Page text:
The Ordnance Survey Map of 1847, shows that the pattern of yards and narrow streets still reflected the pattern of the thirteenth century burgage plots. Behind the shops, inns and hotels was a network of yards and narrow alleyways. The gardens of the old burgage plots had by this time been filled up with small cottages, and workshops.
An example was the Rose and Crown Yard. We can tell from the census returns for 1851 who was living there at that time, and what they did for a living. In 1851, Jeremiah Smiley was the innkeeper at the Rose and Crown, and also living in the Rose and Crown Yard were a brewer of beer, a former innkeeper, a dressmaker, a cabinet carver, a joiner, a billiard table marker, an apprentice plumber and glazier, a shopkeeper, a tailor, a leather hose maker, a whip maker and a sawyer.
Just over thirty years later in 1887, a photograph was taken of the Rose and Crown Yard. We have the census returns for 1881 which tell us that, in 1887, Joseph Binks was the innkeeper. His wife was called Maria, and their two sons aged 28 and 25 were living at the inn, and so was their daughter Maria aged 15. Also living in the Rose and Crown Yard were: a lodging house keeper, who rented rooms to a hard-ware dealer, an actor and an actress. There was also a boot manufacturer, a joiner, a tobacconist, a shop keeper, and an iron moulder, along with their families.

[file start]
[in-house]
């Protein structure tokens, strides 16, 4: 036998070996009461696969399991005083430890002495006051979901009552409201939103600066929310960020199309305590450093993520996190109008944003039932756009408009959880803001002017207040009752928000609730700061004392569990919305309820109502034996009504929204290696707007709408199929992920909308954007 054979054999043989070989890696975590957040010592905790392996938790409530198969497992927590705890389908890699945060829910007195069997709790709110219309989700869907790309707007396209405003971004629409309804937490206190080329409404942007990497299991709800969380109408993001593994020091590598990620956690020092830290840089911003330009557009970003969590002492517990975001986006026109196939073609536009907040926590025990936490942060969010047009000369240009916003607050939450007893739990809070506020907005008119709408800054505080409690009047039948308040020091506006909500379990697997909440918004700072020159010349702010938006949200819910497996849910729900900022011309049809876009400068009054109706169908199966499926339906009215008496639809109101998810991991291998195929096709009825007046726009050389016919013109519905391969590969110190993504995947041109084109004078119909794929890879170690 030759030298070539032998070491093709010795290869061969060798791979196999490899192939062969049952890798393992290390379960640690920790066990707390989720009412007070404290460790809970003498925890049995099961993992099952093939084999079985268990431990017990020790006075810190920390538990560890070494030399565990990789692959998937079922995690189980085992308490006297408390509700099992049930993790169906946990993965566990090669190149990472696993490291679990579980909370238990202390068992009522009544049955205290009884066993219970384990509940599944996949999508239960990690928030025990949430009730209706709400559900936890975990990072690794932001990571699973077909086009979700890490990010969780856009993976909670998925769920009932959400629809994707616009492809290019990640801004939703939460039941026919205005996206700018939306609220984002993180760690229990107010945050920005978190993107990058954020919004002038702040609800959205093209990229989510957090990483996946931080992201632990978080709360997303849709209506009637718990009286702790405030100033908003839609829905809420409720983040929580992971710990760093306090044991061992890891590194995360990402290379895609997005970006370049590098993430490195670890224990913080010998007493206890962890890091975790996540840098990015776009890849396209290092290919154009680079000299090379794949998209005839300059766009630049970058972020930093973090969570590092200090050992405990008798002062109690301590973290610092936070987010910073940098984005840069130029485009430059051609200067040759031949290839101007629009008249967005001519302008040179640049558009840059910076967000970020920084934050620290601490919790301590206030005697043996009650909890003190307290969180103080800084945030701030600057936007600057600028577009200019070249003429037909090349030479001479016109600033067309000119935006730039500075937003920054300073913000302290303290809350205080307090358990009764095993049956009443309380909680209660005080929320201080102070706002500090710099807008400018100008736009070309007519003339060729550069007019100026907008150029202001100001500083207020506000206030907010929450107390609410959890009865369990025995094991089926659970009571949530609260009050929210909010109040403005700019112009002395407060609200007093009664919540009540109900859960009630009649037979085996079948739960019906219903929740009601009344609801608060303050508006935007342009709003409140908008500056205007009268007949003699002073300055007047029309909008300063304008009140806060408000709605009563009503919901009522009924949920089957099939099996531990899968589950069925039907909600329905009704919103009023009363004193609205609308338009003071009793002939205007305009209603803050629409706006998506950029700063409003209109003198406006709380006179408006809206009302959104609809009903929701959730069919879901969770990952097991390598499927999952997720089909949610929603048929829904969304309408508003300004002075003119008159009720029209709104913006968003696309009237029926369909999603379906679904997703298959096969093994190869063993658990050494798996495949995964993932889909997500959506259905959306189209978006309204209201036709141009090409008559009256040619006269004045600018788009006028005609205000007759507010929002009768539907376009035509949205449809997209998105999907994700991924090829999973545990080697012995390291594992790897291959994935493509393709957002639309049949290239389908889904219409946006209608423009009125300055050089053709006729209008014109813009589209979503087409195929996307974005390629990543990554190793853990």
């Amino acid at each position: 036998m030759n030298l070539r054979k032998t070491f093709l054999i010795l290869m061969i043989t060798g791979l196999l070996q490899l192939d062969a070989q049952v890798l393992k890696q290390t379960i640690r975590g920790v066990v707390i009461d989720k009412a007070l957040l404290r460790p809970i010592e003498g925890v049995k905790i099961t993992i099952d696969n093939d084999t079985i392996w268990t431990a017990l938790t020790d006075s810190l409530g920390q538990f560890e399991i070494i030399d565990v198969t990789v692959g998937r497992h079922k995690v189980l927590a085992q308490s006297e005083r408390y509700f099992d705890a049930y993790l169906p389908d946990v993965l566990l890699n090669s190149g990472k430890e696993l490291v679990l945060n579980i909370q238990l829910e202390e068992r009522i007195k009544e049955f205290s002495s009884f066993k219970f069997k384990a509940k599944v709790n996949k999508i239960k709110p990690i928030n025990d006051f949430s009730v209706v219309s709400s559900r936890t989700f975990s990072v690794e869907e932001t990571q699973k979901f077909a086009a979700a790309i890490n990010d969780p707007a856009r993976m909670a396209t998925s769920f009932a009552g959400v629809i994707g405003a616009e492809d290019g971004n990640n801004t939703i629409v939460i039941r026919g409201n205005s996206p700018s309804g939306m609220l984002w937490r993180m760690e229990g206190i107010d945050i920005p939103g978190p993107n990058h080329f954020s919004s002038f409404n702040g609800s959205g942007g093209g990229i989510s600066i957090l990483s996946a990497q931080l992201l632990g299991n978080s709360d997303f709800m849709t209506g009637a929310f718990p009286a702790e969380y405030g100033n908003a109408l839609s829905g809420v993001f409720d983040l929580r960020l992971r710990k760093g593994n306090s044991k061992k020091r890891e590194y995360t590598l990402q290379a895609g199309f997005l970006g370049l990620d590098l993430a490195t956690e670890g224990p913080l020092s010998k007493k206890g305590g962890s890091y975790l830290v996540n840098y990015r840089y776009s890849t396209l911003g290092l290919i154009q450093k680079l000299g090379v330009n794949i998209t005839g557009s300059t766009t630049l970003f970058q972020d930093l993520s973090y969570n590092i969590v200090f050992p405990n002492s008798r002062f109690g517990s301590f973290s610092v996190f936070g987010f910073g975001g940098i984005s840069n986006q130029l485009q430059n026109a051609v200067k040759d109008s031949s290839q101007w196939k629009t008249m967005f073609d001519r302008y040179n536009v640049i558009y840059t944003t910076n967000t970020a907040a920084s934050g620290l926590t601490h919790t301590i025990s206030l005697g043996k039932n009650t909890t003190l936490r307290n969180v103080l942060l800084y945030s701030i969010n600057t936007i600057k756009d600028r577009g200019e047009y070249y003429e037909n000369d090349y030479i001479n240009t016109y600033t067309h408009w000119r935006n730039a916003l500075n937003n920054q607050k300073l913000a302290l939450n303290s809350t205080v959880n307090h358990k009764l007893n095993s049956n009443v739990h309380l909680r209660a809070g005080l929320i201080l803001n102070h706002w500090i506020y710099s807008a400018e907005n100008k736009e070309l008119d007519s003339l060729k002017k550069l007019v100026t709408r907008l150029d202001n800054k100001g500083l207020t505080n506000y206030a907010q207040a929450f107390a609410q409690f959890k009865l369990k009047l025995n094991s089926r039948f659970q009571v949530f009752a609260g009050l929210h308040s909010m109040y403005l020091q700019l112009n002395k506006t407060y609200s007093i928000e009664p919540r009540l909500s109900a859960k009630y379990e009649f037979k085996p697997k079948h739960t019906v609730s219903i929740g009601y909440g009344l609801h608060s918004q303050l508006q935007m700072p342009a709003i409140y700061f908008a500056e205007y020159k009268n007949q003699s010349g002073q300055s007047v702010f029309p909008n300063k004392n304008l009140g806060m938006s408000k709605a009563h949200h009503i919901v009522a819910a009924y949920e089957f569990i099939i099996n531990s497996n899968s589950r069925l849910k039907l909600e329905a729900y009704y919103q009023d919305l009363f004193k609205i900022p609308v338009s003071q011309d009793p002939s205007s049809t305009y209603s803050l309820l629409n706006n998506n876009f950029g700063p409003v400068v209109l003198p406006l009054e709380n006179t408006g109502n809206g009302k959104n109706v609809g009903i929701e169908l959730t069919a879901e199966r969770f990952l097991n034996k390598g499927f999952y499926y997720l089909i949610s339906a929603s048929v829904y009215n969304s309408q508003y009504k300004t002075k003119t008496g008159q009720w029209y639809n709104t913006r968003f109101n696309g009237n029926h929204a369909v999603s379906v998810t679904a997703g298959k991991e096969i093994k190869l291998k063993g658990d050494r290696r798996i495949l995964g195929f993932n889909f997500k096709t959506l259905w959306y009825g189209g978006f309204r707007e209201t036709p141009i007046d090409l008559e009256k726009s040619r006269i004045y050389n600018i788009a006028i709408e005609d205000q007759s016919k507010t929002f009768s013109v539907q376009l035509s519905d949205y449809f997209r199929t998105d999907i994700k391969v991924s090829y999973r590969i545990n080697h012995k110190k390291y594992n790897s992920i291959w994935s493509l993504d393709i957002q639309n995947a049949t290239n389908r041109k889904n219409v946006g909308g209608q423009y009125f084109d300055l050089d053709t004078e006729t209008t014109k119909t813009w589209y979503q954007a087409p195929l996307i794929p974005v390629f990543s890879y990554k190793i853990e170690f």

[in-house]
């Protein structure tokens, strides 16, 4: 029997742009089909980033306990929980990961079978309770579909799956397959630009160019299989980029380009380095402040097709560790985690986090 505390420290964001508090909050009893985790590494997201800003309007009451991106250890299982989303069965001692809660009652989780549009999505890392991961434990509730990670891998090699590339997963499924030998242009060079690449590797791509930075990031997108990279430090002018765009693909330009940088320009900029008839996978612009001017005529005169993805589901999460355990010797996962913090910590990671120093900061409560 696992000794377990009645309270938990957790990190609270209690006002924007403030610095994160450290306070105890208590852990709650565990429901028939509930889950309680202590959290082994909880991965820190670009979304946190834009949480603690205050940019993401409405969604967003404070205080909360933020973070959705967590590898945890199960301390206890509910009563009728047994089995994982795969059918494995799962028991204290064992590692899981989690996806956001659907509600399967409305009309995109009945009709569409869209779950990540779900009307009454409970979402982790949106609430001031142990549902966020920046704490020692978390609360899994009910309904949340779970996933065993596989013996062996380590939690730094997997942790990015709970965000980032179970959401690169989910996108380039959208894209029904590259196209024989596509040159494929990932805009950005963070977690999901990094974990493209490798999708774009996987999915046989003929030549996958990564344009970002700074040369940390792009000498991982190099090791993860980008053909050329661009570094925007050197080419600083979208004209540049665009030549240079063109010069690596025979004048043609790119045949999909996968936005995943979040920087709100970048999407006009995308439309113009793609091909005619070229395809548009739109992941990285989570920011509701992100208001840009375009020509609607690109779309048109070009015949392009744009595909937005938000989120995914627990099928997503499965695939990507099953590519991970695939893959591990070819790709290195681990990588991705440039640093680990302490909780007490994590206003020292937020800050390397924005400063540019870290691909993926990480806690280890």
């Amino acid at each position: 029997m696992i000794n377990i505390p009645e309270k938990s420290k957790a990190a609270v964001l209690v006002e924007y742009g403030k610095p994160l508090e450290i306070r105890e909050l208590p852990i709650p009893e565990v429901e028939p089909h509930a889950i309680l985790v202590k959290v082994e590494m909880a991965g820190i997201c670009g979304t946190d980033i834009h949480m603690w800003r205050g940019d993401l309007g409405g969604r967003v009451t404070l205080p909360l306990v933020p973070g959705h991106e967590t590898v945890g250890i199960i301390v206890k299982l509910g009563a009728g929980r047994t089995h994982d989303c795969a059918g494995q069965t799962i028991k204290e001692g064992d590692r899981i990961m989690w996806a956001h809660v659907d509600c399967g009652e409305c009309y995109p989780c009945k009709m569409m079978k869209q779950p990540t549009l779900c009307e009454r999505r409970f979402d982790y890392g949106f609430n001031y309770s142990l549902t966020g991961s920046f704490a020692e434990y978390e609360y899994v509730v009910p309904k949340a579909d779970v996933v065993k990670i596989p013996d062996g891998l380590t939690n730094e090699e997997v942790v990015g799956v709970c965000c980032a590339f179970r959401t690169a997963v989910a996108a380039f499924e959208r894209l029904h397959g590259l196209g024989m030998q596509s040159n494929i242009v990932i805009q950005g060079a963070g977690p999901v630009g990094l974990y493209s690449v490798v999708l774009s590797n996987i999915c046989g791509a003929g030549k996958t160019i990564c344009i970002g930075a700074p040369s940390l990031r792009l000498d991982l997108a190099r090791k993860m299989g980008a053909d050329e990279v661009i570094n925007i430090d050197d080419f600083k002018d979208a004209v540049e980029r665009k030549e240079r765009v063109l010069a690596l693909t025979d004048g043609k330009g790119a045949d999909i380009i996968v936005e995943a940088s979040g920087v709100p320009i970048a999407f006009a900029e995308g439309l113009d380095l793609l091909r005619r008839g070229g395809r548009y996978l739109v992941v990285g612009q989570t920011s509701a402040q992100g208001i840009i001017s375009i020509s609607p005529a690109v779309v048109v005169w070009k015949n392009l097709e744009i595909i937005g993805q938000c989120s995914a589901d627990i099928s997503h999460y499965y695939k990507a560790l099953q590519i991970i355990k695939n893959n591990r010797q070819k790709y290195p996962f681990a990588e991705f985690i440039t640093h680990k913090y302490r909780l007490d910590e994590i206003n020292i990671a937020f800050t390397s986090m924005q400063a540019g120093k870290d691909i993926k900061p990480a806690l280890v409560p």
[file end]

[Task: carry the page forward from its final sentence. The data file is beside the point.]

Until the middle of the century there was no proper drainage or sewerage, and the yards were dirty and insanitary. Some of the worst of the old streets were demolished when the Leeds Estate Company developed the area between Cheapside and the Bay Horse Yard. These included the butchers shambles in Fleet Street and Cheapside, and the yards and courts on the site where the Empire Theatre was built.
At the turn of the century despite the development of Briggate as a shopping centre, there were still families living in the courts and alleyways alongside the big stores. In 1903, some of the buildings on the west side of Briggate were demolished to make way for Albion Place. Among them were the Leopard Hotel Yard and the Wheatsheaf Yard which are pictured in a photograph taken around 1900. The census returns for 1901 tell us that at that time there were 5 families living in Wheatsheaf Yard, as well as the family at the Leopard Hotel. One of those families was Ellen Beck, with her sons Thomas, Ernest and George, and her daughter Grace. Of course we can't say for certain, but perhaps some of those listed in the census appear in the photograph.
|Click images to enlarge|
Ordnance Survey map, 1847
Rose and Crown Yard, 1887
Fleet Street, The Shambles
Part of the site of the Empire Theatre